Zandria Robinson

Zandria Robinson

Associate Professor of Sociology *On Leave for the 2018-2019 Academic Year*

I’m a native Memphian, urban sociologist, classically-trained violinist, and writer working across the fields of Africana Studies, cultural studies, and social science. My interdisciplinary approach makes me right at home at Rhodes, where I started my academic career as an Assistant Professor and William Randolph Hearst Dissertation Fellow in the 2008-2009 academic year. Before returning to Rhodes, I worked in the Sociology Department at the University of Memphis (2012-2015) and in the Sociology and Anthropology and Southern Studies Departments at the University of Mississippi (2009-2012). I earned the Bachelor of Arts in Literature and African American Studies in 2003 and the Master of Arts in Sociology in 2005 from the University of Memphis and earned the PhD in Sociology from Northwestern University in 2010.



My work focuses on inequality; race, class, gender, and sexuality; black feminism; and popular culture and media. My first book, This Ain’t Chicago: Race, Class, and Regional Identity in the Post-Soul South (University of North Carolina Press, 2014), focuses on the intersections of race, class, gender, and region in African American identity and won the Eduardo Bonilla-Silva Outstanding Book Award from the Division of Racial and Ethnic Minorities of the Society for the Study of Social Problems. For my second book, I teamed up with my super bestie from graduate school, friend and colleague Marcus Hunter, to write Chocolate Cities: The Black Map of American Life (University of California Press, 2017), a sociocultural look at African American communities across the U.S. from the late nineteenth century to present. My next book project, Soul Power, under contract with my fave University of North Carolina Press, tells the intertwined story of the Memphis soul sound and its Soulsville, USA community, chronicling how battles over ownership of the sound—between neighborhood residents, foundations, non-profit organizations, and gentrifiers—shape ideas about race, place, and neighborhood change.

My writing life out in the world is in the pages of Rolling Stone, where I’ve written about the broad import of Beyoncé; in Oxford American, where I’ve written essays on memory and music; in Scalawag, where I wrote on the city of Memphis; and in The Believer Magazine, where I write on mourning and sound.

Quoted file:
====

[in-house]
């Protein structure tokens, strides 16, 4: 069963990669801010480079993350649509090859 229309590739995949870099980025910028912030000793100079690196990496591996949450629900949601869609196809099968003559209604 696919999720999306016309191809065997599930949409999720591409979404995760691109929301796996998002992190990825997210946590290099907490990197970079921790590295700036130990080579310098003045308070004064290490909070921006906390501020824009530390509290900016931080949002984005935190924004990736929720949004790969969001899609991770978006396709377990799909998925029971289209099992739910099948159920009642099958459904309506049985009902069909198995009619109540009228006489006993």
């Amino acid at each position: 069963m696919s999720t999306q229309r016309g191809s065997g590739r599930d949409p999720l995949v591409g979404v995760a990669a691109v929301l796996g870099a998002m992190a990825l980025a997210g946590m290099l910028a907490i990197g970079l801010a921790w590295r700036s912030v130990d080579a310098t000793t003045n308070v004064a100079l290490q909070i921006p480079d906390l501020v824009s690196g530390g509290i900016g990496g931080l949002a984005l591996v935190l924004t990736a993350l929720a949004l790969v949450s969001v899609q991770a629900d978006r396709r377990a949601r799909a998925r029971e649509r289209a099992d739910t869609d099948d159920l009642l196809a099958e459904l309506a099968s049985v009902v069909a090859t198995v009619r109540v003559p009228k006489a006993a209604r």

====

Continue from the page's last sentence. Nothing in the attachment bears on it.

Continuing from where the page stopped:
I gave up a fellowship without teaching responsibilities to teach my first Introductory Sociology course when I was a 22-year-old Master of Arts student at the University of Memphis. I wanted to teach because I wanted to connect people and ideas in the classroom, which I saw and still see as a transformative space. A thousand years later, though my popular culture references as an 80s-born millennial are rapidly becoming passé, I am still committed to the magic of a collaborative, Socratic classroom space that uses popular references and current events to help people see and interrogate their own sets of knowledge. 

Here at Rhodes, I teach courses in black feminist thought, hip-hop, and research methods, always infused with all things popular and ethnographic.


I’m a busy bee in the field and in the Memphis community. In the discipline, I serve as secretary for the Association of Black Sociologists and have been a member of the ABS Executive Committee since 2006. I’ve served as an Executive Committee Member for the Southern Sociological Society, as an editorial board member for Issues in Race & Society: An Interdisciplinary Global Journal, and as a member of the Strategic Planning Taskforce for Sociologists for Women in Society.

In the community, I have worked with reproductive justice organization SisterReach, the Natural House of Wellness’s Plant-Based Food Festival, Stax Museum of American Soul MusicBallet Memphis’ SPARKOUT Memphis’s Multicultural Affairs Committee, and a host of other community organizations doing work at the intersections of race, class, gender, health, education, and justice. With writer friends and fellow native Memphians Jamey Hatley and Molly Rose Quinn, and with the support of a Mellon grant from Rhodes for the 2017-2018 academic year, I founded the Center for Literary Arts, a non-profit focused on telling and preserving the stories of marginalized southerners.


“Sonic Politics and Neighborhood Change in South Memphis.” In An Unseen Light: Black Struggles for Freedom in Memphis, Tennessee, edited by Aram Goudsouzian and Charles McKinney, University of Kentucky Press, 2018.

“Intersectionality and Gender Theory.” Invited chapter for Handbook of the Sociology of Gender, Second Edition, edited by Barbara Risman, Carissa Froyum, and William J. Scarborough, forthcoming from Springer Press, 2017.

Listening for the Country.” Oxford American, Issue 95, 2016.

The Sociology of Urban Black America,” Marcus Anthony Hunter and Zandria F. Robinson, Annual Review of Sociology 42, 2016.

Beyoncé’s Black Southern Formation,” Rolling Stone, February 2016.

 “The IRL Fallacy.” Contexts: Understanding People in Their Social Worlds, 2015.

Re-Positioning Race: Prophetic Research in a Post-Racial Obama Age, edited by Sandra L. Barnes, Zandria F. Robinson, and Earl Wright II. SUNY Press, 2014.



B.A., Literature and African American Studies, University of Memphis
M.A., Sociology, University of Memphis
Ph.D., Sociology, Northwestern University